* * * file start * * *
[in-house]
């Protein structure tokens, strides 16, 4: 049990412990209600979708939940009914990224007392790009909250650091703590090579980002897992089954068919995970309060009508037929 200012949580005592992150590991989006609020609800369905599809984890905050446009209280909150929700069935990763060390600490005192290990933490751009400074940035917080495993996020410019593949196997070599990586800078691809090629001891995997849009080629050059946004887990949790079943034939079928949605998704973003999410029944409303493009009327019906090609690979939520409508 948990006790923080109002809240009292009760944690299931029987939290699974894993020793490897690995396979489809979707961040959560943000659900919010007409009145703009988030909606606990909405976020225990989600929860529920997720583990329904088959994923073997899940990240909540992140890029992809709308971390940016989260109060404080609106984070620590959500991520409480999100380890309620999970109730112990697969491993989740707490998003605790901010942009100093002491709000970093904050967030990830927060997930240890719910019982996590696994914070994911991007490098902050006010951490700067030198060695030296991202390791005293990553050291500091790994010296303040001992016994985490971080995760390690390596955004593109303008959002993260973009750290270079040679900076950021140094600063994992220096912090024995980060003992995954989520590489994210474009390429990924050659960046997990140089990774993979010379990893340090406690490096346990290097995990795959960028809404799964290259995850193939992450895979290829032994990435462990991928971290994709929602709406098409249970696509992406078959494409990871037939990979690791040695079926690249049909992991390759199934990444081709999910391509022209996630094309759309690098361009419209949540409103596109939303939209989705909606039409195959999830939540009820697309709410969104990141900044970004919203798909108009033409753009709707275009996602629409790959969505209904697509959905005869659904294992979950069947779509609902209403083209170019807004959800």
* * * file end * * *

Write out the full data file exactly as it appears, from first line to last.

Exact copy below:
[in-house]
């Protein structure tokens, strides 16, 4: 049990412990209600979708939940009914990224007392790009909250650091703590090579980002897992089954068919995970309060009508037929 200012949580005592992150590991989006609020609800369905599809984890905050446009209280909150929700069935990763060390600490005192290990933490751009400074940035917080495993996020410019593949196997070599990586800078691809090629001891995997849009080629050059946004887990949790079943034939079928949605998704973003999410029944409303493009009327019906090609690979939520409508 948990006790923080109002809240009292009760944690299931029987939290699974894993020793490897690995396979489809979707961040959560943000659900919010007409009145703009988030909606606990909405976020225990989600929860529920997720583990329904088959994923073997899940990240909540992140890029992809709308971390940016989260109060404080609106984070620590959500991520409480999100380890309620999970109730112990697969491993989740707490998003605790901010942009100093002491709000970093904050967030990830927060997930240890719910019982996590696994914070994911991007490098902050006010951490700067030198060695030296991202390791005293990553050291500091790994010296303040001992016994985490971080995760390690390596955004593109303008959002993260973009750290270079040679900076950021140094600063994992220096912090024995980060003992995954989520590489994210474009390429990924050659960046997990140089990774993979010379990893340090406690490096346990290097995990795959960028809404799964290259995850193939992450895979290829032994990435462990991928971290994709929602709406098409249970696509992406078959494409990871037939990979690791040695079926690249049909992991390759199934990444081709999910391509022209996630094309759309690098361009419209949540409103596109939303939209989705909606039409195959999830939540009820697309709410969104990141900044970004919203798909108009033409753009709707275009996602629409790959969505209904697509959905005869659904294992979950069947779509609902209403083209170019807004959800």